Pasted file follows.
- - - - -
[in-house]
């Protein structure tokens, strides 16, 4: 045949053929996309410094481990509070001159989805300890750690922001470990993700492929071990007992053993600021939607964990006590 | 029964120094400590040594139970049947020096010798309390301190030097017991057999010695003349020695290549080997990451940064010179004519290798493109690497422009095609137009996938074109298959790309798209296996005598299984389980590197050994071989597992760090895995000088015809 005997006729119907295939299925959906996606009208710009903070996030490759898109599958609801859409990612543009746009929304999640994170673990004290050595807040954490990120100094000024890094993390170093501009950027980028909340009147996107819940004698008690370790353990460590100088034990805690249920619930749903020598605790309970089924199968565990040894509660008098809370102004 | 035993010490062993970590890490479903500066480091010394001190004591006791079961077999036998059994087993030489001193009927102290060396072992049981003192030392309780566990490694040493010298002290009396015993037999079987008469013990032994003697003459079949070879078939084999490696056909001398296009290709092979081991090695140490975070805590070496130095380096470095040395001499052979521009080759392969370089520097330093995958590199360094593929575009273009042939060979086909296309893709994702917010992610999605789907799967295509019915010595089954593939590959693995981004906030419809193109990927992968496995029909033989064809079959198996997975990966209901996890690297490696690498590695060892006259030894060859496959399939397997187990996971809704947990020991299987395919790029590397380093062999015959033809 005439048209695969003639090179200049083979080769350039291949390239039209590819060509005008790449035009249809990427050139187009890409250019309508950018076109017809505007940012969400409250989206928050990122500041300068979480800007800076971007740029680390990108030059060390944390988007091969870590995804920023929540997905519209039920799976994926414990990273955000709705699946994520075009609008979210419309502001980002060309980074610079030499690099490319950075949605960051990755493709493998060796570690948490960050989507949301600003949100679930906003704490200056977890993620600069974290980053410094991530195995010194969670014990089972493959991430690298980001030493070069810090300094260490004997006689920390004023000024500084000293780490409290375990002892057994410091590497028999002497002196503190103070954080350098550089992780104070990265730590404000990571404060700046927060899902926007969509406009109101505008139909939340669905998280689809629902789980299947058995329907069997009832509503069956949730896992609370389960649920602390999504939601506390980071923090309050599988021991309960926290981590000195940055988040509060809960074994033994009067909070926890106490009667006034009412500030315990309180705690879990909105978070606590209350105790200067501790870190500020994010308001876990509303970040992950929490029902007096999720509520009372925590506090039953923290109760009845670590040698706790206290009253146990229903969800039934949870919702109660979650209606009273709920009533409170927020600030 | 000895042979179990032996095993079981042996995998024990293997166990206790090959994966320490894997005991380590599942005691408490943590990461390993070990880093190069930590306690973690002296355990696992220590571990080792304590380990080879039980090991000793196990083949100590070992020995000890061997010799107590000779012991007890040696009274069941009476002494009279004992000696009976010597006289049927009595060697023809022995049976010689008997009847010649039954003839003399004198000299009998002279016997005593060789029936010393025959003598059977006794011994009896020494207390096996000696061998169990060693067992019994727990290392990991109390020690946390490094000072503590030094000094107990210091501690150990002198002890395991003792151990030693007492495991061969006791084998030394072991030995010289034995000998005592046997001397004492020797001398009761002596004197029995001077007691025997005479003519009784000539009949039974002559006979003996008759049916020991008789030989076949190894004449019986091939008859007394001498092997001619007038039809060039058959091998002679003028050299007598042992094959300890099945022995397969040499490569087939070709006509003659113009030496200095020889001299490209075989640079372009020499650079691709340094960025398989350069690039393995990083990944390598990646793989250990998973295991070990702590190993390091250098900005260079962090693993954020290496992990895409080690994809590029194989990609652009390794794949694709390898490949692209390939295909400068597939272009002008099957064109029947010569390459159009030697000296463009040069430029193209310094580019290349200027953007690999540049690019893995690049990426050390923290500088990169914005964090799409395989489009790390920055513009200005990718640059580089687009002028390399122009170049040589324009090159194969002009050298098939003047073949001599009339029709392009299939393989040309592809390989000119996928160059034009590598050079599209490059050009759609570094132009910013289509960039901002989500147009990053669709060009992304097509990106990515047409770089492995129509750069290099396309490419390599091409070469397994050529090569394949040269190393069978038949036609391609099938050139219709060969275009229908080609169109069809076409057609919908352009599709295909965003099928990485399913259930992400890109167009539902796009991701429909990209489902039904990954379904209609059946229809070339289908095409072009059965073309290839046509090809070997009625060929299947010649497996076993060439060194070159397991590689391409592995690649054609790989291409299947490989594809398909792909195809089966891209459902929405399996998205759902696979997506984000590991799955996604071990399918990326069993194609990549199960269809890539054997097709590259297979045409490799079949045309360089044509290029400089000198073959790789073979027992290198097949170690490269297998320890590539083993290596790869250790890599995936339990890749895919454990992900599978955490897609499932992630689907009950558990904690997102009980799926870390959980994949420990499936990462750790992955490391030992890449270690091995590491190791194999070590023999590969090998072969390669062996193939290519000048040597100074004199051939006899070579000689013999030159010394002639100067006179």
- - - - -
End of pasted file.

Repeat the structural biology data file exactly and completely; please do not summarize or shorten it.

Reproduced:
[in-house]
């Protein structure tokens, strides 16, 4: 045949053929996309410094481990509070001159989805300890750690922001470990993700492929071990007992053993600021939607964990006590 | 029964120094400590040594139970049947020096010798309390301190030097017991057999010695003349020695290549080997990451940064010179004519290798493109690497422009095609137009996938074109298959790309798209296996005598299984389980590197050994071989597992760090895995000088015809 005997006729119907295939299925959906996606009208710009903070996030490759898109599958609801859409990612543009746009929304999640994170673990004290050595807040954490990120100094000024890094993390170093501009950027980028909340009147996107819940004698008690370790353990460590100088034990805690249920619930749903020598605790309970089924199968565990040894509660008098809370102004 | 035993010490062993970590890490479903500066480091010394001190004591006791079961077999036998059994087993030489001193009927102290060396072992049981003192030392309780566990490694040493010298002290009396015993037999079987008469013990032994003697003459079949070879078939084999490696056909001398296009290709092979081991090695140490975070805590070496130095380096470095040395001499052979521009080759392969370089520097330093995958590199360094593929575009273009042939060979086909296309893709994702917010992610999605789907799967295509019915010595089954593939590959693995981004906030419809193109990927992968496995029909033989064809079959198996997975990966209901996890690297490696690498590695060892006259030894060859496959399939397997187990996971809704947990020991299987395919790029590397380093062999015959033809 005439048209695969003639090179200049083979080769350039291949390239039209590819060509005008790449035009249809990427050139187009890409250019309508950018076109017809505007940012969400409250989206928050990122500041300068979480800007800076971007740029680390990108030059060390944390988007091969870590995804920023929540997905519209039920799976994926414990990273955000709705699946994520075009609008979210419309502001980002060309980074610079030499690099490319950075949605960051990755493709493998060796570690948490960050989507949301600003949100679930906003704490200056977890993620600069974290980053410094991530195995010194969670014990089972493959991430690298980001030493070069810090300094260490004997006689920390004023000024500084000293780490409290375990002892057994410091590497028999002497002196503190103070954080350098550089992780104070990265730590404000990571404060700046927060899902926007969509406009109101505008139909939340669905998280689809629902789980299947058995329907069997009832509503069956949730896992609370389960649920602390999504939601506390980071923090309050599988021991309960926290981590000195940055988040509060809960074994033994009067909070926890106490009667006034009412500030315990309180705690879990909105978070606590209350105790200067501790870190500020994010308001876990509303970040992950929490029902007096999720509520009372925590506090039953923290109760009845670590040698706790206290009253146990229903969800039934949870919702109660979650209606009273709920009533409170927020600030 | 000895042979179990032996095993079981042996995998024990293997166990206790090959994966320490894997005991380590599942005691408490943590990461390993070990880093190069930590306690973690002296355990696992220590571990080792304590380990080879039980090991000793196990083949100590070992020995000890061997010799107590000779012991007890040696009274069941009476002494009279004992000696009976010597006289049927009595060697023809022995049976010689008997009847010649039954003839003399004198000299009998002279016997005593060789029936010393025959003598059977006794011994009896020494207390096996000696061998169990060693067992019994727990290392990991109390020690946390490094000072503590030094000094107990210091501690150990002198002890395991003792151990030693007492495991061969006791084998030394072991030995010289034995000998005592046997001397004492020797001398009761002596004197029995001077007691025997005479003519009784000539009949039974002559006979003996008759049916020991008789030989076949190894004449019986091939008859007394001498092997001619007038039809060039058959091998002679003028050299007598042992094959300890099945022995397969040499490569087939070709006509003659113009030496200095020889001299490209075989640079372009020499650079691709340094960025398989350069690039393995990083990944390598990646793989250990998973295991070990702590190993390091250098900005260079962090693993954020290496992990895409080690994809590029194989990609652009390794794949694709390898490949692209390939295909400068597939272009002008099957064109029947010569390459159009030697000296463009040069430029193209310094580019290349200027953007690999540049690019893995690049990426050390923290500088990169914005964090799409395989489009790390920055513009200005990718640059580089687009002028390399122009170049040589324009090159194969002009050298098939003047073949001599009339029709392009299939393989040309592809390989000119996928160059034009590598050079599209490059050009759609570094132009910013289509960039901002989500147009990053669709060009992304097509990106990515047409770089492995129509750069290099396309490419390599091409070469397994050529090569394949040269190393069978038949036609391609099938050139219709060969275009229908080609169109069809076409057609919908352009599709295909965003099928990485399913259930992400890109167009539902796009991701429909990209489902039904990954379904209609059946229809070339289908095409072009059965073309290839046509090809070997009625060929299947010649497996076993060439060194070159397991590689391409592995690649054609790989291409299947490989594809398909792909195809089966891209459902929405399996998205759902696979997506984000590991799955996604071990399918990326069993194609990549199960269809890539054997097709590259297979045409490799079949045309360089044509290029400089000198073959790789073979027992290198097949170690490269297998320890590539083993290596790869250790890599995936339990890749895919454990992900599978955490897609499932992630689907009950558990904690997102009980799926870390959980994949420990499936990462750790992955490391030992890449270690091995590491190791194999070590023999590969090998072969390669062996193939290519000048040597100074004199051939006899070579000689013999030159010394002639100067006179």